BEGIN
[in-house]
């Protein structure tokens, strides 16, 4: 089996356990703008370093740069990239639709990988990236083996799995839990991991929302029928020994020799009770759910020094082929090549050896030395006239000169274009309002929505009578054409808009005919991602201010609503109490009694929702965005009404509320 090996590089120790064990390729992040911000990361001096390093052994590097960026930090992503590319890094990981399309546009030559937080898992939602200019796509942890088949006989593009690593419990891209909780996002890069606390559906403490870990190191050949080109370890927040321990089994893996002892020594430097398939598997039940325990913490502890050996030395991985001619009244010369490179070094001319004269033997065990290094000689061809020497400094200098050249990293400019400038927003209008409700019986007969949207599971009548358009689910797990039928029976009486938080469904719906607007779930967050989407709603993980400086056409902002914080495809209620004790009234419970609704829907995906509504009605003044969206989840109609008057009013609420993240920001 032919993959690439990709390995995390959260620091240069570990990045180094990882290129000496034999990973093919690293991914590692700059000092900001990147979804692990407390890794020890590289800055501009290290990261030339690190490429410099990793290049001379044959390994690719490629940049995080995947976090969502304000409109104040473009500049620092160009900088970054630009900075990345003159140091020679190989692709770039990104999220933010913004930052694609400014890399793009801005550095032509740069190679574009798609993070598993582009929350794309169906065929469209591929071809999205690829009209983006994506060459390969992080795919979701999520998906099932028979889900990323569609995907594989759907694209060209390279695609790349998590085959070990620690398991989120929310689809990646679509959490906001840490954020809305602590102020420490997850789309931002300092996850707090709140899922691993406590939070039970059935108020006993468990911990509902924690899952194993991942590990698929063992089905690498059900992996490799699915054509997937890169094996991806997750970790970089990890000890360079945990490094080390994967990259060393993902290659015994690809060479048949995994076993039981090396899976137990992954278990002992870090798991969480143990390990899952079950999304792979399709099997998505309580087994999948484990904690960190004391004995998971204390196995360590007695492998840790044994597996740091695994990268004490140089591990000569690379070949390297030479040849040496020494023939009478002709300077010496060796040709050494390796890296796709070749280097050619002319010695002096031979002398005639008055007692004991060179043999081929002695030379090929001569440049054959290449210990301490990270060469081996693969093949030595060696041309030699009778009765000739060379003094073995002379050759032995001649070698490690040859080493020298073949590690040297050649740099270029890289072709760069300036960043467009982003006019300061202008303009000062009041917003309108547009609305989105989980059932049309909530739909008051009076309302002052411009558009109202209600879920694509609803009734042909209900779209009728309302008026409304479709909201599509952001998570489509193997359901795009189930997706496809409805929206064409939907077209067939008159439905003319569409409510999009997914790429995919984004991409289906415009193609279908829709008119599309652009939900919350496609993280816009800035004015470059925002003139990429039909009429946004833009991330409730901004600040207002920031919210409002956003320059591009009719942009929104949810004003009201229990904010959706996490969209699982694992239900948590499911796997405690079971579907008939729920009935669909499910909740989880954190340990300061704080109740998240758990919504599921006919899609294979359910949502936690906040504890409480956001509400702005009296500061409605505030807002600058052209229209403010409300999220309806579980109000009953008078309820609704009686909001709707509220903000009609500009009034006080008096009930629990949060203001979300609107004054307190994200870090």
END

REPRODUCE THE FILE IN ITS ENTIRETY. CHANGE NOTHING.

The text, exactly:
[in-house]
């Protein structure tokens, strides 16, 4: 089996356990703008370093740069990239639709990988990236083996799995839990991991929302029928020994020799009770759910020094082929090549050896030395006239000169274009309002929505009578054409808009005919991602201010609503109490009694929702965005009404509320 090996590089120790064990390729992040911000990361001096390093052994590097960026930090992503590319890094990981399309546009030559937080898992939602200019796509942890088949006989593009690593419990891209909780996002890069606390559906403490870990190191050949080109370890927040321990089994893996002892020594430097398939598997039940325990913490502890050996030395991985001619009244010369490179070094001319004269033997065990290094000689061809020497400094200098050249990293400019400038927003209008409700019986007969949207599971009548358009689910797990039928029976009486938080469904719906607007779930967050989407709603993980400086056409902002914080495809209620004790009234419970609704829907995906509504009605003044969206989840109609008057009013609420993240920001 032919993959690439990709390995995390959260620091240069570990990045180094990882290129000496034999990973093919690293991914590692700059000092900001990147979804692990407390890794020890590289800055501009290290990261030339690190490429410099990793290049001379044959390994690719490629940049995080995947976090969502304000409109104040473009500049620092160009900088970054630009900075990345003159140091020679190989692709770039990104999220933010913004930052694609400014890399793009801005550095032509740069190679574009798609993070598993582009929350794309169906065929469209591929071809999205690829009209983006994506060459390969992080795919979701999520998906099932028979889900990323569609995907594989759907694209060209390279695609790349998590085959070990620690398991989120929310689809990646679509959490906001840490954020809305602590102020420490997850789309931002300092996850707090709140899922691993406590939070039970059935108020006993468990911990509902924690899952194993991942590990698929063992089905690498059900992996490799699915054509997937890169094996991806997750970790970089990890000890360079945990490094080390994967990259060393993902290659015994690809060479048949995994076993039981090396899976137990992954278990002992870090798991969480143990390990899952079950999304792979399709099997998505309580087994999948484990904690960190004391004995998971204390196995360590007695492998840790044994597996740091695994990268004490140089591990000569690379070949390297030479040849040496020494023939009478002709300077010496060796040709050494390796890296796709070749280097050619002319010695002096031979002398005639008055007692004991060179043999081929002695030379090929001569440049054959290449210990301490990270060469081996693969093949030595060696041309030699009778009765000739060379003094073995002379050759032995001649070698490690040859080493020298073949590690040297050649740099270029890289072709760069300036960043467009982003006019300061202008303009000062009041917003309108547009609305989105989980059932049309909530739909008051009076309302002052411009558009109202209600879920694509609803009734042909209900779209009728309302008026409304479709909201599509952001998570489509193997359901795009189930997706496809409805929206064409939907077209067939008159439905003319569409409510999009997914790429995919984004991409289906415009193609279908829709008119599309652009939900919350496609993280816009800035004015470059925002003139990429039909009429946004833009991330409730901004600040207002920031919210409002956003320059591009009719942009929104949810004003009201229990904010959706996490969209699982694992239900948590499911796997405690079971579907008939729920009935669909499910909740989880954190340990300061704080109740998240758990919504599921006919899609294979359910949502936690906040504890409480956001509400702005009296500061409605505030807002600058052209229209403010409300999220309806579980109000009953008078309820609704009686909001709707509220903000009609500009009034006080008096009930629990949060203001979300609107004054307190994200870090």